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Katelyn Brown

Water, the source of all life, and yet also the source of many deaths. Beautiful, yet destructive, and so mysterious. Land is something that we somewhat can track and take notice of, but it seems that some things that happen at sea we have absolutely no control of.

In the past 2-3 years, there have been many tragedies that have claimed the lives of many people, so many of them disappeared, and their bodies never to be found again. As humans, we need closure to the death of the loved one, so what happens when they completely disappear? How does the family completely heal, how do they move on?

One of the most tragic accidents recently in South East Asia, that claimed many lives, and the case never solved, was the disappearance of the flight MH370 which was en-route to China from Malaysia, when it mysteriously flew off the radar, assumingly plunging to the depths of the ocean, carrying with it the lives of 239 passengers and crew.

It is somewhat impossible to think that, in our world where technology has the ability to track us at all times, an aircraft can just completely disappear.

Soon after the disappearance, theories began emerging as to why this plane went missing. People used factual evidence, and pieced it together with stories that could be possible – some seemingly believable, and others completely unbelievable. Theories emerged ranging from alien abductions and terrorists attacks to suicide and military conspiracies.

While these theories may have aided in providing some answers to the family and friends of those loved ones who disappeared with MH370, it was very unhelpful to travellers who rely on these aircrafts. People began to be too afraid to fly all because of a theory that may or may not be true, but because some of theories were presented by officials, people believed them.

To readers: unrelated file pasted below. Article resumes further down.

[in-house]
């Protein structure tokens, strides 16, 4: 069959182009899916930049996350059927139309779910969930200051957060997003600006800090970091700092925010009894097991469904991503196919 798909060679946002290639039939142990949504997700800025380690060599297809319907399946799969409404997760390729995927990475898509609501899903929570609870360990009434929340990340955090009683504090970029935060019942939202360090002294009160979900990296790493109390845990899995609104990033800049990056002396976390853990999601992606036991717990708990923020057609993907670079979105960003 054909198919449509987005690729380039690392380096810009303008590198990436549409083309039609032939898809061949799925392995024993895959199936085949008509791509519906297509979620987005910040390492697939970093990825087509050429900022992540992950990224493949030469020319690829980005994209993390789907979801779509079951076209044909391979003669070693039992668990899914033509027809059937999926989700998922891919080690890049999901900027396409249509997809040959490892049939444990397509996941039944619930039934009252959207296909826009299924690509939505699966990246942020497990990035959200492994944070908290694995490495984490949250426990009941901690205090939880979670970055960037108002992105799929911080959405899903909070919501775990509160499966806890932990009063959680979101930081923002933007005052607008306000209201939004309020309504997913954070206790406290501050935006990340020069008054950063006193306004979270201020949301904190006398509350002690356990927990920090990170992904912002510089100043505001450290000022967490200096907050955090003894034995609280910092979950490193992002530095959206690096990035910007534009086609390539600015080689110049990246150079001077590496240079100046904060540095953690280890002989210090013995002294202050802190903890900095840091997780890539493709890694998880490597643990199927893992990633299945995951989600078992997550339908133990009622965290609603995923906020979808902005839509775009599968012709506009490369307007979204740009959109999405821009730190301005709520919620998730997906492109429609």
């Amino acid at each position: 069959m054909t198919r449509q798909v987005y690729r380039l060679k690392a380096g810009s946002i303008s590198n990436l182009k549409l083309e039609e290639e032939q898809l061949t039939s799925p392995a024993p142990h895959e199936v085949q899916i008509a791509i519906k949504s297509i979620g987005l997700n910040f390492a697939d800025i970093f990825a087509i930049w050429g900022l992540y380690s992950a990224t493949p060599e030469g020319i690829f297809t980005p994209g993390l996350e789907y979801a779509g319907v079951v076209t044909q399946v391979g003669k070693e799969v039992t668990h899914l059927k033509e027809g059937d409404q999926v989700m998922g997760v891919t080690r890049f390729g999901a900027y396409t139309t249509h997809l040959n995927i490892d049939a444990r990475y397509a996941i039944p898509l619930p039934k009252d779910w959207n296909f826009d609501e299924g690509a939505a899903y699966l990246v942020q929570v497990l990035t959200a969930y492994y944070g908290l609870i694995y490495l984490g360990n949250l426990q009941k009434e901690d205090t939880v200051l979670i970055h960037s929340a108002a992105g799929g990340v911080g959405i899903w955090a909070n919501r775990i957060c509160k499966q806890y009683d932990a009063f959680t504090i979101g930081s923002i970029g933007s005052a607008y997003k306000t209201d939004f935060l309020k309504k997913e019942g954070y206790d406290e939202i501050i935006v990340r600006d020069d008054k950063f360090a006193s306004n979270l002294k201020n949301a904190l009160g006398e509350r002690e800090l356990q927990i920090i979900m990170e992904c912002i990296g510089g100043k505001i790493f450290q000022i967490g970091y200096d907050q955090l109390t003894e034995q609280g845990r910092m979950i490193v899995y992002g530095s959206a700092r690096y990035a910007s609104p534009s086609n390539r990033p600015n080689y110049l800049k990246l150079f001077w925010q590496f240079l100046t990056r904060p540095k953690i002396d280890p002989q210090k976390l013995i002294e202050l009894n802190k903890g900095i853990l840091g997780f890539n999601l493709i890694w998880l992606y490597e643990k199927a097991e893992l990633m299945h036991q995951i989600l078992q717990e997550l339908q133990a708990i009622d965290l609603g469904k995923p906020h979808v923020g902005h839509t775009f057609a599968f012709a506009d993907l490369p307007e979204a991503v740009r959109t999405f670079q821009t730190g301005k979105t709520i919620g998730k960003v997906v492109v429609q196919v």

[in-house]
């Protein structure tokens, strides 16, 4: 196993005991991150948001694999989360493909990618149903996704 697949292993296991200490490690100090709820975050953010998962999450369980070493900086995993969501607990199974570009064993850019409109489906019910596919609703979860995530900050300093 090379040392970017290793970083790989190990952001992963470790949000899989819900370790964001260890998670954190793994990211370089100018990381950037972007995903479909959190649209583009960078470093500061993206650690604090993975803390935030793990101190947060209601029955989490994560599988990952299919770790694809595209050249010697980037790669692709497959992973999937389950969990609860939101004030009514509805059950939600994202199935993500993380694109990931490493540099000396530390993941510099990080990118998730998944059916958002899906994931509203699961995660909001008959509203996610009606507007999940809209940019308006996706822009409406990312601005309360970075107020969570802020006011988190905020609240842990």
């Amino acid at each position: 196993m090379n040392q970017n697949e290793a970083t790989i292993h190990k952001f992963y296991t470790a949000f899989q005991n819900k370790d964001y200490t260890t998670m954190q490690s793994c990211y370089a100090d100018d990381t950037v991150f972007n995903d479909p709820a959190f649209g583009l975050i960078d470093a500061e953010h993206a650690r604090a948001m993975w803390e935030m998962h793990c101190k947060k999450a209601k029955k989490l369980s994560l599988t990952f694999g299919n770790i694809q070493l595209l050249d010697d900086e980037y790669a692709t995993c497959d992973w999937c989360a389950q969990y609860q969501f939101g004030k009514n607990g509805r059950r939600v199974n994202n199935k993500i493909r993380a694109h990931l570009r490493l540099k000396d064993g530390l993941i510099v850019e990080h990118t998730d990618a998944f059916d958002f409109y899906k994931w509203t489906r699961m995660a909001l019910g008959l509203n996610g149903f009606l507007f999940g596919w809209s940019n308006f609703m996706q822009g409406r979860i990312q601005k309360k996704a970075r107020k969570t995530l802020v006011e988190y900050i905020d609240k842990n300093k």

To answer this problem of “how much exactly should you believe?” my research led me to conspiracy theories and their conception. How do people create conspiracy theories, and how easy is it to make one of my own? And if it is as easy as my research suggested, then how much should we really believe of the ones that have emerged since MH370s disappearance. Should we really be so petrified of flying? Or was this accident a devastating one in a million chance.

The project led me to create a game, which engages the players with creating and deciphering the difference between real theories, and fake ones. There are two phases to the game, one is creating your own theory using elements provided on the cards, and the other is picking from all of the created theories, which one is the ‘official’ theory, released after the disappearance of MH370.

The deliverables:

  • A card game ‘Conceit’
  • An app version of the game ‘Conceit’
  • A poster advertising the game

 

Conceit – The Board/Card Game

The aim of the game is to create the most convincing end to the conspiracy read out by the first dealer. The more convincing your theory, the more points you get. The second part of the game is also to decipher which theory is the most accurate. If you guess the correct original theory, you also earn points.

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Conceit – The App

The aim of the game is to complete the conspiracy theory given on the screen. Race the clock to beat other team members and earn points if playing multiplayer, or to advance to the next level on single player

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The Poster

Social media infographic flyer

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